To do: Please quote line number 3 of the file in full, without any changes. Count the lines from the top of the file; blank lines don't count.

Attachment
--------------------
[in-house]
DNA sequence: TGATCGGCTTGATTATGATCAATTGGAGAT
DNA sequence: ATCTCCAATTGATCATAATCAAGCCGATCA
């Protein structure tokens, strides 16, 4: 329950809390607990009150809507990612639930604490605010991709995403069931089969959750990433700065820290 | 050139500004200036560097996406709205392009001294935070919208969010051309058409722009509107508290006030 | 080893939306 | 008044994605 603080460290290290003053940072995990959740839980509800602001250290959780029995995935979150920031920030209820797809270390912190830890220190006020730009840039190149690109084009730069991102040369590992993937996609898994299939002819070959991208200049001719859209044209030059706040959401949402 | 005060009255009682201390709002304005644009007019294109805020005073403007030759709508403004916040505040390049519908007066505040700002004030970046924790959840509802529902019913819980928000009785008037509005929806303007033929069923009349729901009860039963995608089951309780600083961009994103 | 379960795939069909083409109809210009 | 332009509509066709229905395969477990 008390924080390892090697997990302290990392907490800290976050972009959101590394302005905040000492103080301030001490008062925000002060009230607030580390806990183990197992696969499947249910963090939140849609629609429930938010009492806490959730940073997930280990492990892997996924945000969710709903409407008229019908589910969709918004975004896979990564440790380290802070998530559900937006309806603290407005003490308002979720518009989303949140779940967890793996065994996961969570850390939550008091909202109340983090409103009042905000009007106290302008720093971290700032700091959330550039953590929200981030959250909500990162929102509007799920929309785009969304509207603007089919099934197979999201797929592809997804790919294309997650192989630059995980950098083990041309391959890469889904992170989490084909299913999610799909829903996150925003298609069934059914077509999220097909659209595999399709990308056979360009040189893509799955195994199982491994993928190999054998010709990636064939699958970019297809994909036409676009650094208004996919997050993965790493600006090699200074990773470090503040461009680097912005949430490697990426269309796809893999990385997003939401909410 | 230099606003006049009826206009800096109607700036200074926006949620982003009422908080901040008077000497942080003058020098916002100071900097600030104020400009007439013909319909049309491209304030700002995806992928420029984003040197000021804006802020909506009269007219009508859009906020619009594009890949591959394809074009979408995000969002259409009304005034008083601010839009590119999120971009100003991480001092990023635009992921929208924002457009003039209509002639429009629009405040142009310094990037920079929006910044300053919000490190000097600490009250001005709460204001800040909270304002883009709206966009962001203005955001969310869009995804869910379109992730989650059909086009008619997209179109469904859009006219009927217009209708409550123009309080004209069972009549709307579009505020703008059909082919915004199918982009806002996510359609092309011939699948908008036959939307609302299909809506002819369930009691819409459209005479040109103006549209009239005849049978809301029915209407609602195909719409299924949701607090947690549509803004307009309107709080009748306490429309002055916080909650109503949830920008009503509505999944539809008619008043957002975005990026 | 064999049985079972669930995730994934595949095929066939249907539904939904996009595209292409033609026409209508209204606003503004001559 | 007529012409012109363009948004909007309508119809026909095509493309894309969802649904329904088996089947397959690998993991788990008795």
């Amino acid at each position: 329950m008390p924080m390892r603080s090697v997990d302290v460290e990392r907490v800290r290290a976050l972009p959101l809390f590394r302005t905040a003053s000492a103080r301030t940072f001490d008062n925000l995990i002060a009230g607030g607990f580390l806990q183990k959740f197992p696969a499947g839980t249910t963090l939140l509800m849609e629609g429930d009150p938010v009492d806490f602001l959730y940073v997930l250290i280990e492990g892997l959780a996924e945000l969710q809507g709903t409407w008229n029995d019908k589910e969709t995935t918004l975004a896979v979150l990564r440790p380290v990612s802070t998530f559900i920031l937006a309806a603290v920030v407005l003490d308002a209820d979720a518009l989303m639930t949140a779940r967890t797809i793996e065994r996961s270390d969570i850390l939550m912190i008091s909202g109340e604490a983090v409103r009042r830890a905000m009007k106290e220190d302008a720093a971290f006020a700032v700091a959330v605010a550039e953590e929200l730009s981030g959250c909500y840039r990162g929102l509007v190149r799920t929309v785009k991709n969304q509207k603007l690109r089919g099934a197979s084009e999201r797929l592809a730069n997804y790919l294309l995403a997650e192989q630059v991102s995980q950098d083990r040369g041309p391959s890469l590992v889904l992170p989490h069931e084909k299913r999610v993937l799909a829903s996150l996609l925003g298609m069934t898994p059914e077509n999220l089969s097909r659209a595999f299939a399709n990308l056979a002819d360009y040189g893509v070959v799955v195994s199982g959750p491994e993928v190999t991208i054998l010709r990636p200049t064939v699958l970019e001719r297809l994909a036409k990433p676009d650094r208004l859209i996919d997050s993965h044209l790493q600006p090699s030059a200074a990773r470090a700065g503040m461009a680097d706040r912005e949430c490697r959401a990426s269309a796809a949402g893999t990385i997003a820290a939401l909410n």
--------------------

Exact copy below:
DNA sequence: ATCTCCAATTGATCATAATCAAGCCGATCA